Bird-watcher Vicki Daley has taken down her birdfeeders and is going to clean them before placing them in storage. She suggests that everyone do the same.
A disease affecting birds is spreading across the Maritimes, which has experts calling for the removal of feeders.
The disease, known as trichomoniasis, is a contagious parasite that prevents birds from swallowing by inflammation of the throat. Finches, which commonly use bird feeders, are most affected by the disease.
The disease spreads through the bird’s bodily fluids, which can easily get into food and water consumed by other birds.
Vicki Daley, a local birdwatcher, is very concerned.
You’re not only dealing with killing the parasite and getting rid of that kind of plaque buildup, but then you’re dealing with those secondary issues of what’s actually killing the bird.
“I had sort of heard of this disease before, but as something that rarely happened,” said Daley. “As soon as I heard that it was becoming a very serious situation, my feeders came down. I really encourage everybody to bring their feeders in for the summer.”
Birds can find plenty of natural food without bird feeders in the summer.
Pam Novak of the Atlantic Wildlife Institute agrees with Daley that feeders should be taken down. She suggests that they be washed, then disinfected and stored away.
According to Novak, a sick bird can be identified if it seems lethargic, puffed up, has runny eyes or has its mouth open trying to breathe. She says that means it may have trouble drinking water or may be regurgitating its food.
A bird can be treated in the early stages if taken to a facility like the institute, but not much can be done once the disease has progressed.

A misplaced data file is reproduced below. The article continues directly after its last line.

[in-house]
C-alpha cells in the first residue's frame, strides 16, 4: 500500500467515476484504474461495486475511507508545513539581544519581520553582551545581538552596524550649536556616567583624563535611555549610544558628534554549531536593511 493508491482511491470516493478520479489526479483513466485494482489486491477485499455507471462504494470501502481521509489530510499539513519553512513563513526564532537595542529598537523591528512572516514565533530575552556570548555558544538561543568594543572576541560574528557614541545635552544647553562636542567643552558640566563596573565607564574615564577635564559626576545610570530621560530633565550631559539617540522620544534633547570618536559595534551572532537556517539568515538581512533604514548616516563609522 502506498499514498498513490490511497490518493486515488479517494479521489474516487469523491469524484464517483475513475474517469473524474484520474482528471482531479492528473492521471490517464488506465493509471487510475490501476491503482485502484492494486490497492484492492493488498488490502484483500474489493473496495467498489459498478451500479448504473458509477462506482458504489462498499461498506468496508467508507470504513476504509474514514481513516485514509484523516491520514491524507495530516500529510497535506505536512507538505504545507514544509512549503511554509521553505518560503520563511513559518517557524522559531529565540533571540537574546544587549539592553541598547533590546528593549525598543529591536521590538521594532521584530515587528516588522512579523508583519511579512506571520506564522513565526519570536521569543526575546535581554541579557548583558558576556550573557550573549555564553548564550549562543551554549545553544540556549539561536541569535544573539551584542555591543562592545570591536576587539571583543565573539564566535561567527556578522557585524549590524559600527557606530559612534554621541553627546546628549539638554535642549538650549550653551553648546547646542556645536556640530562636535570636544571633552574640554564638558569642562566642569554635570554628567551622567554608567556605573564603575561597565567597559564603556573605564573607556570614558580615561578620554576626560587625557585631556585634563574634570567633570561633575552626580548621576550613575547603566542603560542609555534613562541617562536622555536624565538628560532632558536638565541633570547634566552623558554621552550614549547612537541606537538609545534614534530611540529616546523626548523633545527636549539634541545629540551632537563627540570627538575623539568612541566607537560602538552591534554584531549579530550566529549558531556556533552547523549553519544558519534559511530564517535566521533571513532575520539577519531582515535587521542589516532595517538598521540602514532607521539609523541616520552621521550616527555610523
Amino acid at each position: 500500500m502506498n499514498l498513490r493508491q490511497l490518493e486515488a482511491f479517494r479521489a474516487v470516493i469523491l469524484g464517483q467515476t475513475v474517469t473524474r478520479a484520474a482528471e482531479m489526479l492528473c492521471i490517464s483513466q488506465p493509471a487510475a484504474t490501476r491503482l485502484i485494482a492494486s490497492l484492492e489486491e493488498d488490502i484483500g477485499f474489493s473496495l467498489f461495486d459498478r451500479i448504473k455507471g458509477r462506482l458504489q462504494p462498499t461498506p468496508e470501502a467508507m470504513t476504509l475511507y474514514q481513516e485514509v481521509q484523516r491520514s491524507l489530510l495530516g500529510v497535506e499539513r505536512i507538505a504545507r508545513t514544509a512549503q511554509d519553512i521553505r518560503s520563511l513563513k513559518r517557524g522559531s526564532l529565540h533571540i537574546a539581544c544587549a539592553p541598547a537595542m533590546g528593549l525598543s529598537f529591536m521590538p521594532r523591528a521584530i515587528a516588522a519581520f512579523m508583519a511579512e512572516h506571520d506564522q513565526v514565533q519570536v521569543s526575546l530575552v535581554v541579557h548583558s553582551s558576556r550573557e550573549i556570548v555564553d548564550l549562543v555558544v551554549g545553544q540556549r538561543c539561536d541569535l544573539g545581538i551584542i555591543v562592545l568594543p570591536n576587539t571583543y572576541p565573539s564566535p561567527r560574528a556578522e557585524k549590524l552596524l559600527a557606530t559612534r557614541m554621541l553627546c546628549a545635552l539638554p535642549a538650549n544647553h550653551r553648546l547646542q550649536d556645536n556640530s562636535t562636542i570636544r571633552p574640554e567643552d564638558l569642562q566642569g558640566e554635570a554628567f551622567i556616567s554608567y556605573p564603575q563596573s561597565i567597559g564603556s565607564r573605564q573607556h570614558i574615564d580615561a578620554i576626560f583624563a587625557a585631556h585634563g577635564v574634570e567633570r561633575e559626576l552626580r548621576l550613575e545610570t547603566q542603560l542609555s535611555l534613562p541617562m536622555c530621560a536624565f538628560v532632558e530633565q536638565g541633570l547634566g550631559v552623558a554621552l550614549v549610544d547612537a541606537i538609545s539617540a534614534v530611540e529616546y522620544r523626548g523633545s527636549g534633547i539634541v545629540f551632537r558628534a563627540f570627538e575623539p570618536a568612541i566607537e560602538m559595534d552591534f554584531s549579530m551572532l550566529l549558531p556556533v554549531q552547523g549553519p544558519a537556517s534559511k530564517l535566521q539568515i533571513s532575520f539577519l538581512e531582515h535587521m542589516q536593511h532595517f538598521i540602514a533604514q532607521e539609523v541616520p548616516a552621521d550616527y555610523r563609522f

“You’re not only dealing with killing the parasite and getting rid of that kind of plaque buildup, but then you’re dealing with those secondary issues of what’s actually killing the bird,” said Novak. “Like the starvation and dehydration that comes with it because they’re not able to eat and drink properly.”
Dead birds will often be found near feeders and trees, and this is because they are seeking coverage from prey while in a vulnerable state.
Those who find dead birds can bury it, but Novak recommends that they help researchers by submitting it to Canadian Wildlife Health Cooperative Atlantic in Charlottetown.
“The more specimens, the more that they can get in, the better that they can confirm that this is what it is or if it is something else, or if it’s a combination of things that are happening. It’s their job and their mandate to really find out what’s happening.”
Daley recommends also regularly cleaning birdbaths or covering them up.
“The congregation of birds in one spot is encouraging the spread of the disease,” said Daley. “And people should do all that they can to prevent that environment.”
Daley is still seeing bird feeders around. She wants people to become aware and take them down.
“Birders are very concerned about the situation,” said Daley. “When you see some of the pictures online of what the parasite does to the bird, then you just say, ‘No, there’s no way I can do that.’”